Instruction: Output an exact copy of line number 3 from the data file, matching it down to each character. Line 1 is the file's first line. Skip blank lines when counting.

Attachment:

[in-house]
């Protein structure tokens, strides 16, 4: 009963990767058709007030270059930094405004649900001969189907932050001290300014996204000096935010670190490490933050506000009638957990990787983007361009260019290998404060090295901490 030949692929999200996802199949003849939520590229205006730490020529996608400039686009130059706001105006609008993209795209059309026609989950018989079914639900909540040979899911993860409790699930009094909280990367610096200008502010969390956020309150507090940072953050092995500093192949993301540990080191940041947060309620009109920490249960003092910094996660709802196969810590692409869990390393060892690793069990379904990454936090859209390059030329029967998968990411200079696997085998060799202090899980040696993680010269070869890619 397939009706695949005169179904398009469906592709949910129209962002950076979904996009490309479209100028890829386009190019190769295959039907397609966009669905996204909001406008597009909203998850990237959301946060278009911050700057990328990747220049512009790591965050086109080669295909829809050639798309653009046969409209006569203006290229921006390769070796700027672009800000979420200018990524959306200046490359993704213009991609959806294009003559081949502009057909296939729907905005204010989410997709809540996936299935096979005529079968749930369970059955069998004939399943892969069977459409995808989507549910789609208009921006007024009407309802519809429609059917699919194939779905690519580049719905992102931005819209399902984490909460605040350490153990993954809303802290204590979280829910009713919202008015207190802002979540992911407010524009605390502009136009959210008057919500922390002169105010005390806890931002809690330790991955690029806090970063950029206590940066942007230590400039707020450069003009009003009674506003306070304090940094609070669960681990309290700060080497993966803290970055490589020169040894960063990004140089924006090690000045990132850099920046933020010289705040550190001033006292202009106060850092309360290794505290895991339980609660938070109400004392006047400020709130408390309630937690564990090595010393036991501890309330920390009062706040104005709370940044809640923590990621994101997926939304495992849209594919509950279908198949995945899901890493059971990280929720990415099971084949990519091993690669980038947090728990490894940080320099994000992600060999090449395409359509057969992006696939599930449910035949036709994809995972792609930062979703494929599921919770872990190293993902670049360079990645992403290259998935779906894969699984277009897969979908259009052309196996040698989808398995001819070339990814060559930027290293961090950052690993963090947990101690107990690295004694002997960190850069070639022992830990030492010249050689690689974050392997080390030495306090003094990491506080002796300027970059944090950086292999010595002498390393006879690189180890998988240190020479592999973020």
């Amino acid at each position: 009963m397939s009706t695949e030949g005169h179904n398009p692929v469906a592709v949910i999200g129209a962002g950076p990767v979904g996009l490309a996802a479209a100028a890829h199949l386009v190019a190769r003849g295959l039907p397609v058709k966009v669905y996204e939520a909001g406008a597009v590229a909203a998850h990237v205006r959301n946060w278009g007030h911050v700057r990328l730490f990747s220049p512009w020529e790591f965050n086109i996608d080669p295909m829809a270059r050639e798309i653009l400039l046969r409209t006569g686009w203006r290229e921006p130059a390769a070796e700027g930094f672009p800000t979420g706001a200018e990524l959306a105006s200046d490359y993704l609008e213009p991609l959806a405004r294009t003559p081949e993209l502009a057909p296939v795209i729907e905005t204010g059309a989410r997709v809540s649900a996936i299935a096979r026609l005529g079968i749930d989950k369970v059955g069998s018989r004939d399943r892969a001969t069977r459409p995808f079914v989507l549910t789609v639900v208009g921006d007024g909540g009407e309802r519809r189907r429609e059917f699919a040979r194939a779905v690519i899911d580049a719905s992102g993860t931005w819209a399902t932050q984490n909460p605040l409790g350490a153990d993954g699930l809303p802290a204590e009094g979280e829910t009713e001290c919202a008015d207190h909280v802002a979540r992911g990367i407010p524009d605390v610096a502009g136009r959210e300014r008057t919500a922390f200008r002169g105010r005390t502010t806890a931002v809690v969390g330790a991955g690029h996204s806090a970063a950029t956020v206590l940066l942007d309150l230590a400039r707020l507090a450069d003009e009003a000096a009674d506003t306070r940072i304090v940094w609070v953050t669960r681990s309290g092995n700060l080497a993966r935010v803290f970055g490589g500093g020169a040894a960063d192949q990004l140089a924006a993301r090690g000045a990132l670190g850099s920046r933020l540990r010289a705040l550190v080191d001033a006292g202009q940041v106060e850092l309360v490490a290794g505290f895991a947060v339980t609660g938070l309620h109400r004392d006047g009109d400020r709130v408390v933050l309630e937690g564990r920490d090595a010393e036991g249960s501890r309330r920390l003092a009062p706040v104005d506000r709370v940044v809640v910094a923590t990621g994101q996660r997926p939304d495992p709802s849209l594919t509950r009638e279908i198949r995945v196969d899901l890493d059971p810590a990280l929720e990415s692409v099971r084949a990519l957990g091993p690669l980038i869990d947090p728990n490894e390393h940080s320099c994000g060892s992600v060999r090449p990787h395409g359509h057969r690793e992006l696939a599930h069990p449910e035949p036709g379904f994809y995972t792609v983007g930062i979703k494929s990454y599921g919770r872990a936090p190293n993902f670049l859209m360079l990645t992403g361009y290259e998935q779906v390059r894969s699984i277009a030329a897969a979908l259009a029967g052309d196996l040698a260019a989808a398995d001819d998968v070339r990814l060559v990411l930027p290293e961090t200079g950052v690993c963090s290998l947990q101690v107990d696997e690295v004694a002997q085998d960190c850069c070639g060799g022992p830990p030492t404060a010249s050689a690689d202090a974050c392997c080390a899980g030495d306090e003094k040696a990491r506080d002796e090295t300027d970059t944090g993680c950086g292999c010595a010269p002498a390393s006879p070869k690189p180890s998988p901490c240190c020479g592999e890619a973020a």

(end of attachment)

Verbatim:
């Amino acid at each position: 009963m397939s009706t695949e030949g005169h179904n398009p692929v469906a592709v949910i999200g129209a962002g950076p990767v979904g996009l490309a996802a479209a100028a890829h199949l386009v190019a190769r003849g295959l039907p397609v058709k966009v669905y996204e939520a909001g406008a597009v590229a909203a998850h990237v205006r959301n946060w278009g007030h911050v700057r990328l730490f990747s220049p512009w020529e790591f965050n086109i996608d080669p295909m829809a270059r050639e798309i653009l400039l046969r409209t006569g686009w203006r290229e921006p130059a390769a070796e700027g930094f672009p800000t979420g706001a200018e990524l959306a105006s200046d490359y993704l609008e213009p991609l959806a405004r294009t003559p081949e993209l502009a057909p296939v795209i729907e905005t204010g059309a989410r997709v809540s649900a996936i299935a096979r026609l005529g079968i749930d989950k369970v059955g069998s018989r004939d399943r892969a001969t069977r459409p995808f079914v989507l549910t789609v639900v208009g921006d007024g909540g009407e309802r519809r189907r429609e059917f699919a040979r194939a779905v690519i899911d580049a719905s992102g993860t931005w819209a399902t932050q984490n909460p605040l409790g350490a153990d993954g699930l809303p802290a204590e009094g979280e829910t009713e001290c919202a008015d207190h909280v802002a979540r992911g990367i407010p524009d605390v610096a502009g136009r959210e300014r008057t919500a922390f200008r002169g105010r005390t502010t806890a931002v809690v969390g330790a991955g690029h996204s806090a970063a950029t956020v206590l940066l942007d309150l230590a400039r707020l507090a450069d003009e009003a000096a009674d506003t306070r940072i304090v940094w609070v953050t669960r681990s309290g092995n700060l080497a993966r935010v803290f970055g490589g500093g020169a040894a960063d192949q990004l140089a924006a993301r090690g000045a990132l670190g850099s920046r933020l540990r010289a705040l550190v080191d001033a006292g202009q940041v106060e850092l309360v490490a290794g505290f895991a947060v339980t609660g938070l309620h109400r004392d006047g009109d400020r709130v408390v933050l309630e937690g564990r920490d090595a010393e036991g249960s501890r309330r920390l003092a009062p706040v104005d506000r709370v940044v809640v910094a923590t990621g994101q996660r997926p939304d495992p709802s849209l594919t509950r009638e279908i198949r995945v196969d899901l890493d059971p810590a990280l929720e990415s692409v099971r084949a990519l957990g091993p690669l980038i869990d947090p728990n490894e390393h940080s320099c994000g060892s992600v060999r090449p990787h395409g359509h057969r690793e992006l696939a599930h069990p449910e035949p036709g379904f994809y995972t792609v983007g930062i979703k494929s990454y599921g919770r872990a936090p190293n993902f670049l859209m360079l990645t992403g361009y290259e998935q779906v390059r894969s699984i277009a030329a897969a979908l259009a029967g052309d196996l040698a260019a989808a398995d001819d998968v070339r990814l060559v990411l930027p290293e961090t200079g950052v690993c963090s290998l947990q101690v107990d696997e690295v004694a002997q085998d960190c850069c070639g060799g022992p830990p030492t404060a010249s050689a690689d202090a974050c392997c080390a899980g030495d306090e003094k040696a990491r506080d002796e090295t300027d970059t944090g993680c950086g292999c010595a010269p002498a390393s006879p070869k690189p180890s998988p901490c240190c020479g592999e890619a973020a």